The death knells of the Earth's dwindling fossil fuel supply
have helped to prompt a growing push for alternative fuels. Whether it be
ethanol powering the next
generation of hybrid vehicles or microbial
hydrogen driving advanced
fuel cells, America's top technology corporations are making massive
investments in alternative energy. Basically, alternative energy
advocates remain split about what is the best solution -- solar
hydrogen, and nuclear power are seen as the best bets.
Not holding out much hope for
an exotic solution, many have turned in the last few years to seriously
considering nuclear as a potential replacement to fossil fuel demand. The
result has been resurgence in nuclear efforts. In the U.S. an application
has been filed by NRG Energy for the first
new nuclear plant in 30 years. In Canada, a nuclear research reactor
taken temporarily offline was quickly
brought online after swift legislative action.
However, despite the growing enthusiasm there has already been one major
hiccup. The record drought that has been plaguing the U.S. Southeast is
threatening to cripple
the nuclear industry in this region, as many of the plants require large
amounts of water.
Now, a new research study, conducted by Physicist Joshua Pearce of Clarion
University of Pennsylvania puts another dent in nuclear efforts.
Professor Pearce's research, published in Inderscience's International Journal
of Nuclear Governance, Economy and Ecology, indicates that while nuclear
research and small-scale growth remain promising, large scale growth remains
Professor Pearce is actually an advocate for nuclear power. He warns that
his research should not be misinterpreted. Professor Pearce suggests that
the nuclear power industry focuses its efforts on improving
efficiency. He gives two easy ways to accomplish this. The
first is to utilize only the highest grade ores, saving on refining energy
costs. Secondly, he suggests the industry adopt gas centrifuge technology
for ore enrichment, which is considerably more efficient than the currently
used gaseous diffusion methods.
Professor Pearce feels that plants must also adopt technology for capturing and
distributing their waste heat. He points out that nuclear plants dump
large amounts of heat into their surroundings, a practice which both wastes energy
and can cause significant harm to the environment. Professor Pearce believes
that current nuclear
weapon stockpiles worldwide should be dismantled and their nuclear fuel
"down-blended". He points out that this could produce a bounty
of nuclear fuel.
The not-so-good news which Professor Pearce points out is that nuclear is
simply not a viable candidate for large-scale growth. In order for
nuclear power to maintain growing future power demands and the shrinking fossil
fuel power supplies, between 2010 and 2050 a growth rate of over 10 percent a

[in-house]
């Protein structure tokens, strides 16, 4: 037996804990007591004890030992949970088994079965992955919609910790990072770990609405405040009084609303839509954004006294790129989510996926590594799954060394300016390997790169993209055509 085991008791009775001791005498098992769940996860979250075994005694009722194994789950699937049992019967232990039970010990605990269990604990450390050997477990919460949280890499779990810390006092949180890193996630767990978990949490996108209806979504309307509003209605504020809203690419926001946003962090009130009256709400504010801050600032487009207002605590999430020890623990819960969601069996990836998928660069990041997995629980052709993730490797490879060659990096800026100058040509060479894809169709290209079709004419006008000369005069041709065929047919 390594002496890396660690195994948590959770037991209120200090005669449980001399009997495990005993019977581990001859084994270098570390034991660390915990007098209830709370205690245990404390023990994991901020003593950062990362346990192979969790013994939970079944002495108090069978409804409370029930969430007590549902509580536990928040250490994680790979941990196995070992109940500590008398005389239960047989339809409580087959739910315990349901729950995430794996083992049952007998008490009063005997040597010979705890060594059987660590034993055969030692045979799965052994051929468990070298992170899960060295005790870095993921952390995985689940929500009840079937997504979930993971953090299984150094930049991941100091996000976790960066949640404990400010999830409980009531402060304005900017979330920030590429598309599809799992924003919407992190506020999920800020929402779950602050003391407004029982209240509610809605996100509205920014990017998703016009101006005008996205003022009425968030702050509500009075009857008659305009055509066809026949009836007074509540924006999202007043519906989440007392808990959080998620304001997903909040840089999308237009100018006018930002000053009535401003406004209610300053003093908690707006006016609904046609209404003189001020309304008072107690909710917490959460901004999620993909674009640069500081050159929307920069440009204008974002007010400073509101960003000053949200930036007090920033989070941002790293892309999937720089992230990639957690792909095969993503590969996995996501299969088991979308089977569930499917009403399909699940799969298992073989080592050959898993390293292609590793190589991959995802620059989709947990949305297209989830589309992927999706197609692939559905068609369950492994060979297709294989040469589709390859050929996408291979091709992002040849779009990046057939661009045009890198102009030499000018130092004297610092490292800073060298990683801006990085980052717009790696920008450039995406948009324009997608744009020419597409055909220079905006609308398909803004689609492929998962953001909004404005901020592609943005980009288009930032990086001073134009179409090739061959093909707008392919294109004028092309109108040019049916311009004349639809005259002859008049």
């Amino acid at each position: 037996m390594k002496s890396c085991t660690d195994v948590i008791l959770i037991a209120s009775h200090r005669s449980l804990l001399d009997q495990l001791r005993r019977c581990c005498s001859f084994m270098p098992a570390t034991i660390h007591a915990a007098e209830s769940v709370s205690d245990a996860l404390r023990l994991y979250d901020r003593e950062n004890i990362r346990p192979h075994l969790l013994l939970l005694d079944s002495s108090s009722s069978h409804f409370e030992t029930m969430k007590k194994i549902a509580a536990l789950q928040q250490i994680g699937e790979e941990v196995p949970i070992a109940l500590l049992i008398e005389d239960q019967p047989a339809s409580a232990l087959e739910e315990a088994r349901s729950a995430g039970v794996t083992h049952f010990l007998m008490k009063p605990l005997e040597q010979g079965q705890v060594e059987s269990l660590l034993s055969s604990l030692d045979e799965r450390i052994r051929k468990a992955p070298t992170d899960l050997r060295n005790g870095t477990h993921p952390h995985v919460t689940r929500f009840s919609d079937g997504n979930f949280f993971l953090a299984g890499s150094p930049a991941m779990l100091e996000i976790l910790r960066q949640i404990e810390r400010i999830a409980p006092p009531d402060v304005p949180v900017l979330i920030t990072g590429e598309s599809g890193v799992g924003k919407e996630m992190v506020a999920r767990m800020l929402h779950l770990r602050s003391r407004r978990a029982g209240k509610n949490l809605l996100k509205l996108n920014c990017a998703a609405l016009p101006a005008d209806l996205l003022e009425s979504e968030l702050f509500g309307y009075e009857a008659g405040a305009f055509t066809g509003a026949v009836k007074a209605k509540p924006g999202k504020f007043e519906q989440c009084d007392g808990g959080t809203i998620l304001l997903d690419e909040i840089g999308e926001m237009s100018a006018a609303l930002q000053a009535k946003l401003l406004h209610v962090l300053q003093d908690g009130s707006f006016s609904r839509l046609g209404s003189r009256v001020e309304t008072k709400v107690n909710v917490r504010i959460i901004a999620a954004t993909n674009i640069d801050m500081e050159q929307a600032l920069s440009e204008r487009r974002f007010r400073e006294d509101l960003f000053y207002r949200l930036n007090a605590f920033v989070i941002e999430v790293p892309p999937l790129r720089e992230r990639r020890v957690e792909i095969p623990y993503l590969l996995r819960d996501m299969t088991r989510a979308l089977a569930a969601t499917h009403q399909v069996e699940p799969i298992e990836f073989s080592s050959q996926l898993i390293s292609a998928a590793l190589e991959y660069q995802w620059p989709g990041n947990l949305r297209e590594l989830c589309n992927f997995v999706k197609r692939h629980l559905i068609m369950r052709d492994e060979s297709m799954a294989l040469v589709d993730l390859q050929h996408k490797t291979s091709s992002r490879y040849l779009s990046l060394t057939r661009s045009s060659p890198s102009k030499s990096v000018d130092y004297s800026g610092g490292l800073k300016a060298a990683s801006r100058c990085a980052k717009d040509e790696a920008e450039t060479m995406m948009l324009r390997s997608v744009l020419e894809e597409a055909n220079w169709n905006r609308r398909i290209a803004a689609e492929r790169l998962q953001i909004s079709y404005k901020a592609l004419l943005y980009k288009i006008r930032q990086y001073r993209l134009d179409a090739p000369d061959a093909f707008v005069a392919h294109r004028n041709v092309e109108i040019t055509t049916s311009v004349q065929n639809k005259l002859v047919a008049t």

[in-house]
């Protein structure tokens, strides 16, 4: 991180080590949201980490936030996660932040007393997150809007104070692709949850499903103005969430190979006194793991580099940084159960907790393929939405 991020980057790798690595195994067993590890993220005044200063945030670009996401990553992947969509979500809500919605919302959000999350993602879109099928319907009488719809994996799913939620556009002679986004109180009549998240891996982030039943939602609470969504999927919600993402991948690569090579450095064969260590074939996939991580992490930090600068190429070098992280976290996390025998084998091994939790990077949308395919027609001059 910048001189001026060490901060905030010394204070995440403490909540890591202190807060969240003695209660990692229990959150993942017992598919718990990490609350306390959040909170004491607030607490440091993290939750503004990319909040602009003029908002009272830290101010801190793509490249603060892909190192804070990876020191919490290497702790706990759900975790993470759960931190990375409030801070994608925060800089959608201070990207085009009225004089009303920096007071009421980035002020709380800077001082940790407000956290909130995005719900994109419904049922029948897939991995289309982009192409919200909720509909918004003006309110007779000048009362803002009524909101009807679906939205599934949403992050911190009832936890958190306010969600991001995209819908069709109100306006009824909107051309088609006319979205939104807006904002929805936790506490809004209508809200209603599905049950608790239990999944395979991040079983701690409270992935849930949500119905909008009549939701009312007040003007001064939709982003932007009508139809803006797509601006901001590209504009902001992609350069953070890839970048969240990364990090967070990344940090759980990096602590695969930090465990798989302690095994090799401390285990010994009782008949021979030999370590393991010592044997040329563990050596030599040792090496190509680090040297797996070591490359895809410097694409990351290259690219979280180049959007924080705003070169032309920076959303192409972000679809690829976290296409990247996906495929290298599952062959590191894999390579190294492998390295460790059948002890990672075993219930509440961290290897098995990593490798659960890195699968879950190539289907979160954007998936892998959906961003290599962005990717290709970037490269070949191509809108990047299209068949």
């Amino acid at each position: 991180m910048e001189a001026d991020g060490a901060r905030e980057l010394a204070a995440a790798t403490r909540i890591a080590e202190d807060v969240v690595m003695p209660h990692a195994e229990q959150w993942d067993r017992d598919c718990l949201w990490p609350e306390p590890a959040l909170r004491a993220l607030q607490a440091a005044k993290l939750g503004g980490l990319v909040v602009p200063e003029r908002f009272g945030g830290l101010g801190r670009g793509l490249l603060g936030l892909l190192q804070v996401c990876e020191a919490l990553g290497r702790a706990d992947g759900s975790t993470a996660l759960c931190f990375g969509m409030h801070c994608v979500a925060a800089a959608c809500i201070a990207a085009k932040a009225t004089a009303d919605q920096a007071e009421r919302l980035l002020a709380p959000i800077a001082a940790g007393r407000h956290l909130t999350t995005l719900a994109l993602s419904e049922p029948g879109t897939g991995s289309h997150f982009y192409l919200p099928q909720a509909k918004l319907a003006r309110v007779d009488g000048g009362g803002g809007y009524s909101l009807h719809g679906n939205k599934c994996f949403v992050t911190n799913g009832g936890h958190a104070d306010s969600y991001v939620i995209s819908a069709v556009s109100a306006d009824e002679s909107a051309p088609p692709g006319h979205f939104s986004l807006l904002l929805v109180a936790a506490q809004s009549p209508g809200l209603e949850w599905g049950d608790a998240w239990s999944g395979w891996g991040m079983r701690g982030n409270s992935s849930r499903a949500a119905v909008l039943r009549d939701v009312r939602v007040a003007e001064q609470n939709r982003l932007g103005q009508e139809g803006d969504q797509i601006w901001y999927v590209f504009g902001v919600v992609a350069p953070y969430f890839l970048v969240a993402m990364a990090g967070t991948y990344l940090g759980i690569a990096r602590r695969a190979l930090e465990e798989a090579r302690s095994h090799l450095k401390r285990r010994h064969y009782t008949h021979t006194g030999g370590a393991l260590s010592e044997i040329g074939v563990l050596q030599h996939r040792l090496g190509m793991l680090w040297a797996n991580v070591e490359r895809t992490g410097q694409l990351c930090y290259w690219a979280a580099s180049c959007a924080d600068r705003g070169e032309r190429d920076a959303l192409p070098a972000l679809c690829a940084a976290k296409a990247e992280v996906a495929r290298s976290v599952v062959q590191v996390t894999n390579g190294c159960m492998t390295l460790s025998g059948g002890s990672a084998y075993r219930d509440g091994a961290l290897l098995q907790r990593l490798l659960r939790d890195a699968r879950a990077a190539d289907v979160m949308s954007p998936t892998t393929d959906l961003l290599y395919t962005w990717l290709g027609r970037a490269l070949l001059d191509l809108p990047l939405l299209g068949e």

year would be necessary according to Professor Pearce. This, he says, is
simply not possible.
Professor Pearce points out that such a growth program would simply cannibalize
older plant's power output to provide the power needed to maintain the
processes involved with building the new plants and refining ore for them,
leaving no power for human needs. Large-scale growth would require
massive power investment in terms of plant construction, plant operation,
mining infrastructure expansion, and energy investments to refine ore.
Professor Pearce says the books simply don't balance -- these power needs could
not be met by the energy produced from the refined ore.
He points to a significant problem with large scale growth. Large-scale
growth, barring the discovery of new reserves would necessitate the use of
lower grade uranium. This sets an additional limit on growth. As
Professor Pearce points out, "The limit of uranium ore grade to offset
greenhouse gas emissions is significantly higher than the purely thermodynamic
limit set by the energy payback time."
Professor Pearce also points out to environmentalists and global warming
skeptics alike that nuclear power is hardly an "emission-free
panacea", as he puts it. All aspects of plant operation, including
plant construction, mining/milling of uranium ores, fuel conversion, enrichment,
fabrication, operation, decommissioning, and long-term and short-term waste
disposal, require massive amounts of energy provided by fossil fuels. The
burning of these fossil fuels will create large
amounts of greenhouse emissions, a criticism oft-leveled against the solar
and wind power industries by nuclear advocates.
While emissions are certainly troublesome, the simple energy requirements
infeasibility, if accurate, would almost certainly nix the large scale
expansion of nuclear power in its current form. If Professor Pearce's
research withstands the test of review then it offers little choice but to
pursue his suggested strategies -- develop more
advanced nuclear power on a smaller scale and pursue other alternative
energy solutions as a major source of capacity.